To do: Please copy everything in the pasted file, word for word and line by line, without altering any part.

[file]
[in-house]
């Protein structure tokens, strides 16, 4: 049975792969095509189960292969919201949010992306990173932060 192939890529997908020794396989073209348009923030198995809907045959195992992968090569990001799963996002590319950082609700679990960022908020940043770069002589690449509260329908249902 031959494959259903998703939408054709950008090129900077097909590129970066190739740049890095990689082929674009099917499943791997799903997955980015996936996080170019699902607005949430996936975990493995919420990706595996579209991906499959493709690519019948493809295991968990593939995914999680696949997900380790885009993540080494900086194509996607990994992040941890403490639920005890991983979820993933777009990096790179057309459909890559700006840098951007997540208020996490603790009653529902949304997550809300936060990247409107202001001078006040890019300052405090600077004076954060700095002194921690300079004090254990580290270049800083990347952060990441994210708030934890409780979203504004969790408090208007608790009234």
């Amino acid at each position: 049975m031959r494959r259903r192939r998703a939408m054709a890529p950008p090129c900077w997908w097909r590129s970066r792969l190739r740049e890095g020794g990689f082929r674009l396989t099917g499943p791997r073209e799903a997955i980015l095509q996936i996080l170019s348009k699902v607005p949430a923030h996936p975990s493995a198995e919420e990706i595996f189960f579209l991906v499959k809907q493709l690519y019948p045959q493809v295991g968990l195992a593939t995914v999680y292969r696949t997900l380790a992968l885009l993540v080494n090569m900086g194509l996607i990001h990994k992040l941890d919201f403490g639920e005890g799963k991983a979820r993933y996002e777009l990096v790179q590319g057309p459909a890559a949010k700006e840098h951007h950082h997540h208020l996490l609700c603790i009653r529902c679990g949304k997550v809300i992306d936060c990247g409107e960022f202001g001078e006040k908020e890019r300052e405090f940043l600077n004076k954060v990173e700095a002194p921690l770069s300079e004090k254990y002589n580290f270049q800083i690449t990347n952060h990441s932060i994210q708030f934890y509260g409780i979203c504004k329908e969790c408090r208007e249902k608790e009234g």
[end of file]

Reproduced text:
[in-house]
């Protein structure tokens, strides 16, 4: 049975792969095509189960292969919201949010992306990173932060 192939890529997908020794396989073209348009923030198995809907045959195992992968090569990001799963996002590319950082609700679990960022908020940043770069002589690449509260329908249902 031959494959259903998703939408054709950008090129900077097909590129970066190739740049890095990689082929674009099917499943791997799903997955980015996936996080170019699902607005949430996936975990493995919420990706595996579209991906499959493709690519019948493809295991968990593939995914999680696949997900380790885009993540080494900086194509996607990994992040941890403490639920005890991983979820993933777009990096790179057309459909890559700006840098951007997540208020996490603790009653529902949304997550809300936060990247409107202001001078006040890019300052405090600077004076954060700095002194921690300079004090254990580290270049800083990347952060990441994210708030934890409780979203504004969790408090208007608790009234």
């Amino acid at each position: 049975m031959r494959r259903r192939r998703a939408m054709a890529p950008p090129c900077w997908w097909r590129s970066r792969l190739r740049e890095g020794g990689f082929r674009l396989t099917g499943p791997r073209e799903a997955i980015l095509q996936i996080l170019s348009k699902v607005p949430a923030h996936p975990s493995a198995e919420e990706i595996f189960f579209l991906v499959k809907q493709l690519y019948p045959q493809v295991g968990l195992a593939t995914v999680y292969r696949t997900l380790a992968l885009l993540v080494n090569m900086g194509l996607i990001h990994k992040l941890d919201f403490g639920e005890g799963k991983a979820r993933y996002e777009l990096v790179q590319g057309p459909a890559a949010k700006e840098h951007h950082h997540h208020l996490l609700c603790i009653r529902c679990g949304k997550v809300i992306d936060c990247g409107e960022f202001g001078e006040k908020e890019r300052e405090f940043l600077n004076k954060v990173e700095a002194p921690l770069s300079e004090k254990y002589n580290f270049q800083i690449t990347n952060h990441s932060i994210q708030f934890y509260g409780i979203c504004k329908e969790c408090r208007e249902k608790e009234g």